Anti-TNF Treatments Do Not Raise Lymphoma Risk, Says Latest Study

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The debate continues.

According to a study presented at the annual meeting of the American College of Rheumatology, and contrary to many previous studies, anti–tumor necrosis factor (TNF) therapy does not increase the risk of lymphoma in patients with rheumatoid arthritis.

This study was presented by Dr. Kimme L. Hyrich of the arthritis research UK epidemiology unit at the University of Manchester.

Dr. Hyrich and colleagues looked at patients from the British Society for Rheumatology Rheumatoid Arthritis Register (BSRBR-RA), a prospective registry of RA patients taking biologic drugs, recruited between 2001 and 2009. The treatment group included just under 12,000 patients who had received anti–tumor necrosis factor therapy, including infliximab (Remicade), etanercept (Enbrel), or adalimumab (Humira). They were compared to a control group consisting of 3,465 patients who were treated only with non-biologic disease modifying anti-rheumatic drugs (DMARDs).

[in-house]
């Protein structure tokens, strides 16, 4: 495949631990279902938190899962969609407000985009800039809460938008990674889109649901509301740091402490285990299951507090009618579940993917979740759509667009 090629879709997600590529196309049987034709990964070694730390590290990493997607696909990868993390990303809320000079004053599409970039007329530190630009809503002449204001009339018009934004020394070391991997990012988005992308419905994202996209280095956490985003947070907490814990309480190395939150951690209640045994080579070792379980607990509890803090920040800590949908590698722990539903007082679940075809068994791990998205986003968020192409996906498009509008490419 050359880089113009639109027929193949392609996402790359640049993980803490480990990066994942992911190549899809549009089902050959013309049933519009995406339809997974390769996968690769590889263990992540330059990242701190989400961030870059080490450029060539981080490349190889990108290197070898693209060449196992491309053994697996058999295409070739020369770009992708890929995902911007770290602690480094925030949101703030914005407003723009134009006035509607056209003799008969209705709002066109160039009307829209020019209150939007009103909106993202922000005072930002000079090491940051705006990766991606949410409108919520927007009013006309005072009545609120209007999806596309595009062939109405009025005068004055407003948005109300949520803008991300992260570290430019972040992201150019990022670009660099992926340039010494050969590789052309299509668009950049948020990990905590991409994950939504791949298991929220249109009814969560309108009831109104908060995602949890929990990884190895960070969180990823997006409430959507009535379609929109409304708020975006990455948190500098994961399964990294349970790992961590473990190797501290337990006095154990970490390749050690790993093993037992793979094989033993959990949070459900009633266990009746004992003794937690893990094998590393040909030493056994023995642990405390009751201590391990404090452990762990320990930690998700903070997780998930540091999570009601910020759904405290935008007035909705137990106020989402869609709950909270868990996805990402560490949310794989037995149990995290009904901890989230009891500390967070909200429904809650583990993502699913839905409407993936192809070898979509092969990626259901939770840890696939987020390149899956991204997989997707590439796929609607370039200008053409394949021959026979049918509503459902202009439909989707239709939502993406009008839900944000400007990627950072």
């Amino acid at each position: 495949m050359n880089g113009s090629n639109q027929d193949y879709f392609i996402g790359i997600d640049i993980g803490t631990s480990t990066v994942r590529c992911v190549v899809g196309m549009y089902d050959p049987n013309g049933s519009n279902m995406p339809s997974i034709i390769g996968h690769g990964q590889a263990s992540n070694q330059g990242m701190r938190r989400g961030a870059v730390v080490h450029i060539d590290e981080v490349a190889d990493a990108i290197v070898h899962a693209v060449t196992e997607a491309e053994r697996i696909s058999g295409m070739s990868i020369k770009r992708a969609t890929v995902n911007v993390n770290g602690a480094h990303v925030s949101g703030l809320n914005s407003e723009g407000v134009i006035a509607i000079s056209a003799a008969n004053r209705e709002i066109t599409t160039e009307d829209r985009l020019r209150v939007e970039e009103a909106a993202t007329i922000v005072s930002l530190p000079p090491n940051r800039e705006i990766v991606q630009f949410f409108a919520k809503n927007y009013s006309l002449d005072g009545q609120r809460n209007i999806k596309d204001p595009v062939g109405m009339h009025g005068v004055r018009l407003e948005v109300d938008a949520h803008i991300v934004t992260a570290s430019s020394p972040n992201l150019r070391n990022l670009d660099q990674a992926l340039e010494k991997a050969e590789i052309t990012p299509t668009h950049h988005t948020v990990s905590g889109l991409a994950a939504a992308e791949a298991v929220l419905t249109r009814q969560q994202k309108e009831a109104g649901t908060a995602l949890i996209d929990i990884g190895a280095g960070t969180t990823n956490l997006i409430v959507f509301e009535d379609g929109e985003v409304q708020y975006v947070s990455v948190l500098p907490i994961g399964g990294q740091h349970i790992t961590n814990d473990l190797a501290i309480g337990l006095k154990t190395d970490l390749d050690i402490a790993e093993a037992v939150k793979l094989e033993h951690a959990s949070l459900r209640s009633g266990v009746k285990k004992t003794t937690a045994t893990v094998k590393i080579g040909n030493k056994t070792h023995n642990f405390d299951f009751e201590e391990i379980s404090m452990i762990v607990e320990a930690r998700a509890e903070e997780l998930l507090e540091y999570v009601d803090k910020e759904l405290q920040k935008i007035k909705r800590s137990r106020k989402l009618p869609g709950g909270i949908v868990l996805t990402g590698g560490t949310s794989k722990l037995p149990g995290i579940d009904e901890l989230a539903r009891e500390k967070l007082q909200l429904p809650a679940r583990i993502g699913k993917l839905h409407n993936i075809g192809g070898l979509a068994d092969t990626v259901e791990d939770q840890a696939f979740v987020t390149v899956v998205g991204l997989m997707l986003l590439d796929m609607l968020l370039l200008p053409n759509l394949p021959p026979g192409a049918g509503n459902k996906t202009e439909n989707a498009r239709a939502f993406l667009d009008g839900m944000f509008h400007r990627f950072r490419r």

Patients were followed until 30 September 2010, their first lymphoma, or death— whichever came first. A full 95% of cancers were detected by having been flagged in the national cancer database.

The research team found a total of 84 incident lymphomas over the study period. The majority of lymphomas found were diagnosed as diffuse large B-cell lymphoma—the most frequently diagnosed NHL among the general population.

-- 64 lymphomas were found in the anti-TNF cohort, including 9 cases of Hodgkin's lymphoma.
-- 20 lymphomas were found in the DMARD control group, including 5 cases of Hodgkin's.

While initially it appears that there is a greater incidence of lymphoma among anti-TNF users with RA, following adjustment for baseline age, gender, disease activity score, health assessment questionnaire results, disease duration, smoking, and current or previous cyclophosphamide use, that greater incidence nearly vanishes.

Dr. Hyrich commented:

"The challenge in studying whether therapies for rheumatoid arthritis (RA) patients can increase the risk of lymphoma is the knowledge that the disease itself has been associated with this outcome. It’s possible that with immunosuppression, we may see an increased risk of lymphoma, but equally, if we can control the disease activity that has been associated with this outcome, it’s possible that we actually can see a decrease in lymphoma risk over time."

Source: Oncology Practice

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